Cannot resolve an ivy module with custom ivy status


(Anuraag Godika) #1

I have a legacy ivy repository where jars were built with a custom ivy status. Is there a way to tell Gradle about accepting a custom ivy status? If I try to pull from this repo, gradle fails with an error message about “bad status”.


#2

I’m afraid there not currently any way to use Gradle’s built-in repository implementations when the contained modules have a custom status.

One way to get it to work would be to use an appropriately configured Ivy DependencyResolver instance: you can see a few examples of these in our integration tests (no other docs, sorry). You can check these out at https://github.com/gradle/gradle/tree/master/subprojects/core-impl/src/integTest/groovy/org/gradle/integtests/resolve/custom.


(Justin Ryan) #3

It appears that org.gradle.api.internal.artifacts.ivyservice.DefaultSettingsConverter.convertForResolve is taking the URLResolver (that I’m creating) and overriding all the settings, which specifically include our custom statuses. The act of calling addResolver is what is setting the IvySettings from IvySettingsFactory. The examples given by Daz don’t cover the settings of IvySettings, they only really set the patterns.

It doesn’t seem possible in 1.4 to set custom statuses.


#4

Right, sorry for the misdirect. When we construct a custom IvySettings instance and add your resolver to it, we effectively overwrite any settings that were configured when the resolver was constructed. So it’s not possibly to update the set of known statuses to use when resolving.

I see 2 ways to tackle this: 1. Use a custom IvyResolver implementation that doesn’t validate the status in an ivy.xml file against the list of known status values. (This code is in org.apache.ivy.plugins.resolver.AbstractResolver) 2. Fix Gradle so that the built-in repository implementations don’t fail if ivy.xml contains an unknown status. (This code is in org.gradle.api.internal.artifacts.repositories.resolver.ExternalResourceResolver, which is an inlined copy of the code from AbstractResolver).

If you’re interested in pursuing 2., I’d be happy to help out. This would involve: 1. Removing the code that does the validation (which seems kind of pointless). 2. Adding some integration test coverage for resolving modules with ‘custom’ ivy status.

  • Resolving with a static version (eg 1.0)

  • Resolving with ‘latest.integration’

  • Resolving with ‘latest.custom’

The first step is pretty trivial, and there are good examples of similar tests in org.gradle.integtests.resolve.ivy.IvyDynamicRevisionResolveIntegrationTest. We’d appreciate the contribution.


#5

I’ve raised GRADLE-2715 for this bug.


(Justin Ryan) #6

Thanks for raising an issue.

In both examples, you suggest avoiding validation of the status, except that is exactly what I want to happen. Not only do I want them validated, I need them to be taken into account when resolving dynamic versions, like ‘latest.candidate’ where “candidate” is a custom status. But Ivy needs to know that “candidate” is higher than snapshot and less than release, otherwise it would take status=“snapshot” into account when calculating latest.candidate.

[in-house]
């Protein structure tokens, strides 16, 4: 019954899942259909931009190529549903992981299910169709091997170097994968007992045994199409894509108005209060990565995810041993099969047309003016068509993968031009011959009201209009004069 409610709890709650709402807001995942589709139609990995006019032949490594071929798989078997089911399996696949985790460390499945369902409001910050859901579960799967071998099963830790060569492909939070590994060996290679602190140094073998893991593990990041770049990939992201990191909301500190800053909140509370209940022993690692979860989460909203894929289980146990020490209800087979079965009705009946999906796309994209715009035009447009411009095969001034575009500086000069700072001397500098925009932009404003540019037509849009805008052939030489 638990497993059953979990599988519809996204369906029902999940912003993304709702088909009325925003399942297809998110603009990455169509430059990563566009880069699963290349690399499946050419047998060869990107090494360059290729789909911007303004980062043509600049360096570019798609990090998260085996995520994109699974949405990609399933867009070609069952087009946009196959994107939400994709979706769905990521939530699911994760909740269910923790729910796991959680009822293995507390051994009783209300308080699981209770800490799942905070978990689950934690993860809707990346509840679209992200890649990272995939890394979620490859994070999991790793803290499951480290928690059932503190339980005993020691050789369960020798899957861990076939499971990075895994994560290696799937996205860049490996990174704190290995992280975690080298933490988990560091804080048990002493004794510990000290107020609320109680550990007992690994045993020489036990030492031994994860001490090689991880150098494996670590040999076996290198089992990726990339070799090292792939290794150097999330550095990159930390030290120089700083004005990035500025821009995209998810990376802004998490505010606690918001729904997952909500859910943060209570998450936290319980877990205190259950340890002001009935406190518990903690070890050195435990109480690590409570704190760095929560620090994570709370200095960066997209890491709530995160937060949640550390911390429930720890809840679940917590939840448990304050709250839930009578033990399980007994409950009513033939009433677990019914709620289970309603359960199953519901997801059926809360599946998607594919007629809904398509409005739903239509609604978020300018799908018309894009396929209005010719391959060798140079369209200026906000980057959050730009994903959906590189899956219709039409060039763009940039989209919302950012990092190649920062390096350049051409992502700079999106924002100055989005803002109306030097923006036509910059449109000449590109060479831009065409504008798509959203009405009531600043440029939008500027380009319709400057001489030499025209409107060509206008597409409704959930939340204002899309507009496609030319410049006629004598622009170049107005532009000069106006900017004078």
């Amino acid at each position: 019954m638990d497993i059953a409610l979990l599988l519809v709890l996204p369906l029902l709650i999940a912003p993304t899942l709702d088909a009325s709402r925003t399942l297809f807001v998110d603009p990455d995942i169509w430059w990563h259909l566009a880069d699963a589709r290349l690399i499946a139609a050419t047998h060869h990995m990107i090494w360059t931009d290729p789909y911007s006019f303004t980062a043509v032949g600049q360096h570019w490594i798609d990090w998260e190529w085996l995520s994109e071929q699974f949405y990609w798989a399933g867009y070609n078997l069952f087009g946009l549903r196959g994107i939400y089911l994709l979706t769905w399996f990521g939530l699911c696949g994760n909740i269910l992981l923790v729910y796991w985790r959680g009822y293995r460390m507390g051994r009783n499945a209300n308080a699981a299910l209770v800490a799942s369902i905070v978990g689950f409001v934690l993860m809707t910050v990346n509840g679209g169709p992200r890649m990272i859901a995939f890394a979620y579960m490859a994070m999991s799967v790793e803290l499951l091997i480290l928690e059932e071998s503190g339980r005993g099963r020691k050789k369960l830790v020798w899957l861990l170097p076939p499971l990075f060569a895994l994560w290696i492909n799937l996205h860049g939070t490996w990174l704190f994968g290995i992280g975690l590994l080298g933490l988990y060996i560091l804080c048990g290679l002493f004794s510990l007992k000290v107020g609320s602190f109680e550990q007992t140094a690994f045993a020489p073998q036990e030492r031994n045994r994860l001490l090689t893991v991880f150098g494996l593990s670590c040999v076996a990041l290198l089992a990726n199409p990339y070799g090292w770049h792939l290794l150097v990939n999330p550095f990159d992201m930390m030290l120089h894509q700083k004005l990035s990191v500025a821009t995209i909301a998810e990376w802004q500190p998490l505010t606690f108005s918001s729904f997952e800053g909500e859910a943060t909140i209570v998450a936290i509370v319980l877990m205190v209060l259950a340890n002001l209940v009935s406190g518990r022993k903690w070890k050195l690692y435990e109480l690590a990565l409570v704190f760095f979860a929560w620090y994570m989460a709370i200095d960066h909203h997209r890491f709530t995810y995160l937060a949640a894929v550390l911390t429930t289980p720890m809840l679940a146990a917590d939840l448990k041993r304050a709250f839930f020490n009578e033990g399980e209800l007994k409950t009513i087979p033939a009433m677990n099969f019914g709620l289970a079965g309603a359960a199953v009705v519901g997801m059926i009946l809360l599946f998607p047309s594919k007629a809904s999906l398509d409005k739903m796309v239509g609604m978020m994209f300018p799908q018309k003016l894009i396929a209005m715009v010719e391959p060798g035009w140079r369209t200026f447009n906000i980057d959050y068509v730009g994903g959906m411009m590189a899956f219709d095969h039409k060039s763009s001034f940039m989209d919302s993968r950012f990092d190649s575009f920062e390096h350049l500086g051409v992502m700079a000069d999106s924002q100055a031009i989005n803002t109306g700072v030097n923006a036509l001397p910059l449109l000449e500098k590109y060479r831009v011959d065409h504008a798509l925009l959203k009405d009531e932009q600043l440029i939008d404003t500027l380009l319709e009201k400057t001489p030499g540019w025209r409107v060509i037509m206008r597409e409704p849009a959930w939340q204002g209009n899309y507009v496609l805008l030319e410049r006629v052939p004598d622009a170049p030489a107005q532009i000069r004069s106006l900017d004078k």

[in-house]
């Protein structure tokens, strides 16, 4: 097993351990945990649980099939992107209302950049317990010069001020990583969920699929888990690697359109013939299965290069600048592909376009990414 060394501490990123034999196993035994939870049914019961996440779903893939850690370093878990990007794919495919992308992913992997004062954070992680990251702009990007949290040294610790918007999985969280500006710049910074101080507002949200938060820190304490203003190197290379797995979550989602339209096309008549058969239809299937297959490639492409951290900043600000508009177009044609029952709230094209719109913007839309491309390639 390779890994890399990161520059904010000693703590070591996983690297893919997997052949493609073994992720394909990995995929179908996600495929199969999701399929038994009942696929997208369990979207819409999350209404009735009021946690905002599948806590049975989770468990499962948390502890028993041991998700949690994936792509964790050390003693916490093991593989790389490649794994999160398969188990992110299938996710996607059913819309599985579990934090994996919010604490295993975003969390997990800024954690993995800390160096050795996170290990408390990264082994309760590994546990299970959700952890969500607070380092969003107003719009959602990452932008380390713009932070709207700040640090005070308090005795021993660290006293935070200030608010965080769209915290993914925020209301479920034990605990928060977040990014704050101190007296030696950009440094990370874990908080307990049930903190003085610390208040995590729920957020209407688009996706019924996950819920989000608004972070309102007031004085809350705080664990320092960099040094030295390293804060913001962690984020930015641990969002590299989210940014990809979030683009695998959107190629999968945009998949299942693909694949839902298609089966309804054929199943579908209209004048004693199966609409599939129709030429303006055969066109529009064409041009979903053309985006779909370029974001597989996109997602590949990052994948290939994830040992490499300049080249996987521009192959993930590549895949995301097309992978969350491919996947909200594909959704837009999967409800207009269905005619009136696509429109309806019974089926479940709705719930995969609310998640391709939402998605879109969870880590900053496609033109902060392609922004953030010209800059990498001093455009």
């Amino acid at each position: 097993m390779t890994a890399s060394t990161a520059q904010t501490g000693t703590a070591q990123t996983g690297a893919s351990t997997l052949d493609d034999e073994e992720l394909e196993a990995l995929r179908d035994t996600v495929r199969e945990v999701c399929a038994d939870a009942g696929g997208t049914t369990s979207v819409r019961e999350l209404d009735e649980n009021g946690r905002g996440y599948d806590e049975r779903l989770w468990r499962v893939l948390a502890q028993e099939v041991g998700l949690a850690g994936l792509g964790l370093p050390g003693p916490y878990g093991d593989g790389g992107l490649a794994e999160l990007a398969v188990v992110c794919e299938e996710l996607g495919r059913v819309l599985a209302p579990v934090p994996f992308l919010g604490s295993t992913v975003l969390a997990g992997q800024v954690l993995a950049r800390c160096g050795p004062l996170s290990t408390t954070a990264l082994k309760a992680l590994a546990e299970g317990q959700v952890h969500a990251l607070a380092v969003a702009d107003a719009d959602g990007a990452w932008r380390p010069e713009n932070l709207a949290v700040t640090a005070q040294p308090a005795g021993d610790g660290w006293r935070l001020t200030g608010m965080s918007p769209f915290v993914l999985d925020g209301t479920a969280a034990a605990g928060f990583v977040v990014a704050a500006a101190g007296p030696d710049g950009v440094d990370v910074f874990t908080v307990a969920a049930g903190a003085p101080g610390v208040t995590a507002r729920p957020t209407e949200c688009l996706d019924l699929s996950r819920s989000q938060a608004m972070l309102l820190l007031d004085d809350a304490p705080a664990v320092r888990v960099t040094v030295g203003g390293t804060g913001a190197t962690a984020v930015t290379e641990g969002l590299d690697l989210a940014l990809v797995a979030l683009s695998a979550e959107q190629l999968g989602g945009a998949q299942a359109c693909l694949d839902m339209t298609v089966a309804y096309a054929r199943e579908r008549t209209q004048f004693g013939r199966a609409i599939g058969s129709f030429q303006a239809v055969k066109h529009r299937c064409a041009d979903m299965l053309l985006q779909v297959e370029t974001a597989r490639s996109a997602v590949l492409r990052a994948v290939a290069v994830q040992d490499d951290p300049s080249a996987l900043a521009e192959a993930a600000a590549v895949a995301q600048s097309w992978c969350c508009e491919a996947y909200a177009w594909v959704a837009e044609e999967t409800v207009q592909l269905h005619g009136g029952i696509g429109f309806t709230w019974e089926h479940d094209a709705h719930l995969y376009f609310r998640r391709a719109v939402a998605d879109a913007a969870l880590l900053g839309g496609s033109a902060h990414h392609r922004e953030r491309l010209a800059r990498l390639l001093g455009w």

Not that I recommend this hack for general use, since it could break in future versions, but it could come in helpful for someone else:

ProjectInternalServiceRegistry registry = project.services
DefaultDependencyManagementServices depMgmtServices = registry.get(DependencyManagementServices.class)
DefaultModuleDescriptorFactory mdFactory = depMgmtServices.get(ModuleDescriptorFactory.class)
mdFactory.settingsConverter.resolveSettings = IvyHacker.createIvySettings()

Since it is important to be able to define these statuses, I’d recommend that it be baked into the DSL directly, which I understand will take a while, if it’s going to be done at all.


#7

OK understood. I think the original poster had the issue of simply not being able to resolve a module with a custom status. If you actually want to be able to use the ivy statuses in a meaningful way, the problem/solution is more sophisticated.


#8

So “integration” < “milestone” < “release” isn’t sufficient to model your domain? If you can somehow squeeze your requirements into that model, then things should just work.


(Justin Ryan) #9

That is an appropriate model, it’s just not what we already have. We have an existing system with 30,000 modules. It uses snapshot < candidate < release. There’s a direct mapping to the default in Ivy. I just can’t justify changing them to a the more standard scheme, though I am tempted to. It’s more important for Gradle to play nice with the existing Ant code first, then we can look restructuring our statuses.


#10

I’ve raised GRADLE-2716 for the specific issue of handling ranked custom ivy status values when resolving using latest.. This would be a more significant piece of work than GRADLE-2715.

The way we implement GRADLE-2716 may not involve configuring status values in ivy, but instead we might provide a dependency resolve rule where you could influence the process of choosing a selected module, given the module metadata for all available versions.